Prime Minister David Cameron’s decision to opt out of a United Nations (UN) General Assembly debate has prompted fresh allegations that the majority Conservative government has turned its back on global justice and human rights.
Among those who are expected to outline their worldviews at the event are Russian president Vladimir Putin, US president Barak Obama and Iranian president Hassan Rouhani.
The UN’s schedule for the debate, which kicks off next Monday, shows Britain occupying the 76th slot. Richard Gowan, a New York-based fellow at the European Council on Foreign Relations, says this scheduling reflects the Cameron government’s view of the UN — and vice versa.
“Ten or 15 years ago, certainly in the Blair era, there was a feeling that that the UN was really central to what Britain was trying to do in the world,” he told the Telegraph.
“Now there’s a definite sense that the British don’t quite lead at the UN in the same way but are good workhorses when it comes to drafting resolutions.”
Although an official representative has not been confirmed, Foreign Secretary Phillip Hammond is expected to attend on Cameron’s behalf. Britain has not had such a junior representative at the talks since 2007, when then-Labour prime minister Gordon Brown sent his foreign secretary David Miliband.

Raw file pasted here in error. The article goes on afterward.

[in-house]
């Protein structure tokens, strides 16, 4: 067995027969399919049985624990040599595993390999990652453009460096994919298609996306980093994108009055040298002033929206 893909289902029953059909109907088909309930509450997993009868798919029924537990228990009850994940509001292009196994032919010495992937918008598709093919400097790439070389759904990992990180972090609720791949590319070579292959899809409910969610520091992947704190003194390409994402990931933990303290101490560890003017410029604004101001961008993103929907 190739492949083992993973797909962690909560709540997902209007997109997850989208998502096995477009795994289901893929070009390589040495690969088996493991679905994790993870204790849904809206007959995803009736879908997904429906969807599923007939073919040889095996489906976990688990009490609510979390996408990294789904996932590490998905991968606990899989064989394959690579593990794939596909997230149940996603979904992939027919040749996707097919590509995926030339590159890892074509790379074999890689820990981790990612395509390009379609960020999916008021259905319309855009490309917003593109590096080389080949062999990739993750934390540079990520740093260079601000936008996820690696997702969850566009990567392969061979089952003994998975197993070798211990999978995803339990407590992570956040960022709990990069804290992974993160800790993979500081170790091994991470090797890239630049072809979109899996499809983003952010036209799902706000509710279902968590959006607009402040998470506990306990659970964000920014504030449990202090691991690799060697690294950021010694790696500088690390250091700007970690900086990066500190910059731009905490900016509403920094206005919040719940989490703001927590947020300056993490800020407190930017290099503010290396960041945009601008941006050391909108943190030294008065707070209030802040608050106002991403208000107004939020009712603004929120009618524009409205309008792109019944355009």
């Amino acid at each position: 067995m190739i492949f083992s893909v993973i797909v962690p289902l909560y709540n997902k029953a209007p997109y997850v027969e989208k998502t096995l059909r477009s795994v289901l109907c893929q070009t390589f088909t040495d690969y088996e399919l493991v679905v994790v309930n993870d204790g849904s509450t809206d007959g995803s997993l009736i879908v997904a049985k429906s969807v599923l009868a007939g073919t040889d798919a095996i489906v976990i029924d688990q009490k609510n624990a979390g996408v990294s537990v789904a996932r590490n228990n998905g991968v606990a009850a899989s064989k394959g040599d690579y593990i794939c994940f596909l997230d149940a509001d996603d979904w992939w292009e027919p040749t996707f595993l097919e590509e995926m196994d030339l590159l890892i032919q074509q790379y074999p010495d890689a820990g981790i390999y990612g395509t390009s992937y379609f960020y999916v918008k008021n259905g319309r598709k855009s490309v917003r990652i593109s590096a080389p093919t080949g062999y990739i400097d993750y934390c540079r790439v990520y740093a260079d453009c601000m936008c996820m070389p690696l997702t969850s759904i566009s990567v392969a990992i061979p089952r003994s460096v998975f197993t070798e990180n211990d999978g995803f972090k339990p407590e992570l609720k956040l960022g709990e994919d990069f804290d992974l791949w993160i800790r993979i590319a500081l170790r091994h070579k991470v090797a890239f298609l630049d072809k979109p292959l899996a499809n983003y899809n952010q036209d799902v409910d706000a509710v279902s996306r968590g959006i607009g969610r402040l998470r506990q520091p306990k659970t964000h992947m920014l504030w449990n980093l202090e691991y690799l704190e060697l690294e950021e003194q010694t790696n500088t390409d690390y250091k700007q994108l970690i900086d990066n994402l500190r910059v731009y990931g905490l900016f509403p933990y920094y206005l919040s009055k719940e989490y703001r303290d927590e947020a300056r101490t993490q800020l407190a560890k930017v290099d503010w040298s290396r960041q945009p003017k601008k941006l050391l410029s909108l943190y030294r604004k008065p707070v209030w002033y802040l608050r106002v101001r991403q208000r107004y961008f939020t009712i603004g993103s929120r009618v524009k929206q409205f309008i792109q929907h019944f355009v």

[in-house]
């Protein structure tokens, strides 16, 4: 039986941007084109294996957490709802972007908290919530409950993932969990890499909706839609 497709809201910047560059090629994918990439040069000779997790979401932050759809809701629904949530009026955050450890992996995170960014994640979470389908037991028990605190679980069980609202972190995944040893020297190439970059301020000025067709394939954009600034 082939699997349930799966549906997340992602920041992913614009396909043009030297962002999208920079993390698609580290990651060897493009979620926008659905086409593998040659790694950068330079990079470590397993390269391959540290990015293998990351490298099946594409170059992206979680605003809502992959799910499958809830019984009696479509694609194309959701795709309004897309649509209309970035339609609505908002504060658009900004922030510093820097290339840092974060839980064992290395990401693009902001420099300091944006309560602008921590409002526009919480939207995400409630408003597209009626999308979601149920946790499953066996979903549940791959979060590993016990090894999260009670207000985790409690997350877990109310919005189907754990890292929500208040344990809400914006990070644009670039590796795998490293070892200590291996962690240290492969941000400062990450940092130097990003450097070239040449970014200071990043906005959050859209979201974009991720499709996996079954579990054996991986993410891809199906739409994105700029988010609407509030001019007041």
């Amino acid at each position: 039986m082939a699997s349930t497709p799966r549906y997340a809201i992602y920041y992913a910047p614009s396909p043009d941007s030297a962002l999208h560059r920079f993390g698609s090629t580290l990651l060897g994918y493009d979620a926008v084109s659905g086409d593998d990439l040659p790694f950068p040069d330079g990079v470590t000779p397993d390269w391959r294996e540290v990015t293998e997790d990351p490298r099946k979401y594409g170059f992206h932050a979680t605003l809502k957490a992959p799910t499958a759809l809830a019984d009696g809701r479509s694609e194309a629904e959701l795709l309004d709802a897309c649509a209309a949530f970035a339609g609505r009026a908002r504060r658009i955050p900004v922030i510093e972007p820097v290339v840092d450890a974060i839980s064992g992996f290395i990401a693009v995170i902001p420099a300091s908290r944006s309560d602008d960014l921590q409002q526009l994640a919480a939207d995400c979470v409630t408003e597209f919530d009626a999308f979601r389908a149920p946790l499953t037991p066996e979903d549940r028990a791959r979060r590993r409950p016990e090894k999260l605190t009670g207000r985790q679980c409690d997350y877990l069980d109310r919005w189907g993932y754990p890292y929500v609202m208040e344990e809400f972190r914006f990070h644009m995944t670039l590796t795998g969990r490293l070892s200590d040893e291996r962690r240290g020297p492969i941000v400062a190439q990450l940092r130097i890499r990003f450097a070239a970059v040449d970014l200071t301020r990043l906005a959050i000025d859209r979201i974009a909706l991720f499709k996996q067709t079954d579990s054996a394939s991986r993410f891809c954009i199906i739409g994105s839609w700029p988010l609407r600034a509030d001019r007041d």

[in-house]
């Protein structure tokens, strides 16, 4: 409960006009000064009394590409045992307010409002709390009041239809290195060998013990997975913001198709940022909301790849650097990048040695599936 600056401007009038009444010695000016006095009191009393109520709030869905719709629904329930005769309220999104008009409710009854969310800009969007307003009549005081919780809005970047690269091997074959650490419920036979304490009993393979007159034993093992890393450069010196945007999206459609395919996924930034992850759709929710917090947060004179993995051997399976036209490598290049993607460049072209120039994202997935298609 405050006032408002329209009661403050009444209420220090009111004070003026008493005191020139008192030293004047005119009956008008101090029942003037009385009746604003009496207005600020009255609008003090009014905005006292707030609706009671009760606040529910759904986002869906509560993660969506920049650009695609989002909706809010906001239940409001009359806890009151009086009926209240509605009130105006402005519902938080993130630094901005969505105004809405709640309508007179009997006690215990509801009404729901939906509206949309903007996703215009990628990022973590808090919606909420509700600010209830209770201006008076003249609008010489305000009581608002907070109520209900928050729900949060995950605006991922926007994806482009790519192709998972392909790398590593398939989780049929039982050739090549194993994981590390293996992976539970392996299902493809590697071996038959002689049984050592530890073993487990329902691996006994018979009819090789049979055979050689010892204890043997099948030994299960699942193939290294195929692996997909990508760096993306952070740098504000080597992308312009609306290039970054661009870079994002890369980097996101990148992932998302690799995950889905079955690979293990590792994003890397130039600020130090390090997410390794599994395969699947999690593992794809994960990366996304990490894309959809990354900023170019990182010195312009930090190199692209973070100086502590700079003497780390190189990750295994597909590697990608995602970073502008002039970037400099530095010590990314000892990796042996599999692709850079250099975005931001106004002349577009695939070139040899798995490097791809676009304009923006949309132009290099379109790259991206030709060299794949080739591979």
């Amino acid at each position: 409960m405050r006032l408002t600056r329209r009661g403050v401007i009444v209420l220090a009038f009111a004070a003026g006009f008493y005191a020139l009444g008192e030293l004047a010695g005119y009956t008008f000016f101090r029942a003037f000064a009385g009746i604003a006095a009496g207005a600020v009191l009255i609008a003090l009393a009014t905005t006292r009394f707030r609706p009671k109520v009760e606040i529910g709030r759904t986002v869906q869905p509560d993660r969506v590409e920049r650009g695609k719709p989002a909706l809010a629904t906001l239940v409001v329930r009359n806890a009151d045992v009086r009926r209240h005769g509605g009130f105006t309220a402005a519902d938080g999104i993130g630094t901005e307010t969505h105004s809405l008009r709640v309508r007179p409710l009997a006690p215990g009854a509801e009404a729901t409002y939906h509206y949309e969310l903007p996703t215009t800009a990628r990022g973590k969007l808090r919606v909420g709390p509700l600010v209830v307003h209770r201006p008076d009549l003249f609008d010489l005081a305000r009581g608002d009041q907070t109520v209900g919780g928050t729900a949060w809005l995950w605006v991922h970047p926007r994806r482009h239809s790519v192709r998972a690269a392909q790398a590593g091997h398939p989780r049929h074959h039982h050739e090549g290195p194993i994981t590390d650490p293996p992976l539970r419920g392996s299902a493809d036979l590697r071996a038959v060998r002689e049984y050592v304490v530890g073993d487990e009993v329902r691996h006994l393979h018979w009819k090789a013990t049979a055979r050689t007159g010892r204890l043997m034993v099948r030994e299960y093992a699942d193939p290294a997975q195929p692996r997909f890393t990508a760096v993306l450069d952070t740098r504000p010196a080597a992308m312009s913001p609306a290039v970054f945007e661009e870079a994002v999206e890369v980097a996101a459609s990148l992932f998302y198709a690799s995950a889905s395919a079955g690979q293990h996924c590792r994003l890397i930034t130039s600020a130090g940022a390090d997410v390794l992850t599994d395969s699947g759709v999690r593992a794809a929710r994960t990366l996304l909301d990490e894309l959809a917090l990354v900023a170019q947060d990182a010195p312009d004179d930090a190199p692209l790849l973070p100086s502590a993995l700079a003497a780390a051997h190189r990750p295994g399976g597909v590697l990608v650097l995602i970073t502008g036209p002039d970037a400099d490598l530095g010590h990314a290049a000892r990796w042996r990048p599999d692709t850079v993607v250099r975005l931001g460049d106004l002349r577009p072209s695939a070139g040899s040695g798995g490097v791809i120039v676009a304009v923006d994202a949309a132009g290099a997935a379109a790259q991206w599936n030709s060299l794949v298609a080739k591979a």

Although Cameron is expected to attend the UN General Assembly for a panel discussion on post-2015 development goals, he will depart before Britain takes part in the general debate.
Critics say Britain’s role of spearheading progressive global initiatives is now carried out by countries like France. They warn Cameron’s absence from the general assembly debate is the latest indication that Britain is retreating from the global human rights stage.
Fran Burwell, director of the Transatlantic Relations Program at the Atlantic Council, said Britain was notably absent from global efforts to tackle two of Europe’s biggest crises: the Ukraine conflict and Greece’s financial crisis.
“If it were just about the UN the people would think it was a clash in his diary,” she told the Telegraph.
“Because it takes place in this environment, it looks like another time when a country that was a leading force at the Iran talks will not be there when everyone focuses on it.”
Tory plans to sever ties with the European Court of Human Rights, repeal the Human Rights Act and replace it with a British Bill of Rights have provoked sharp criticism over the past year.
Justice Secretary Michael Gove is keen to push ahead with the reforms — measures experts warn could spark a constitutional crisis and blight Britain’s reputation on human rights worldwide.
Although the Tories were keen to push ahead with the legal changes during their last term in government, the move was blocked by the party’s ex-coalition partner, the Liberal Democrats.
Fresh from May’s general election victory, however, Conservative Party sources confirmed the human rights reforms are imminent.
Human rights campaigners warn the reforms would signal a death knell for democracy in the UK, and would erode fundamental human rights in the process.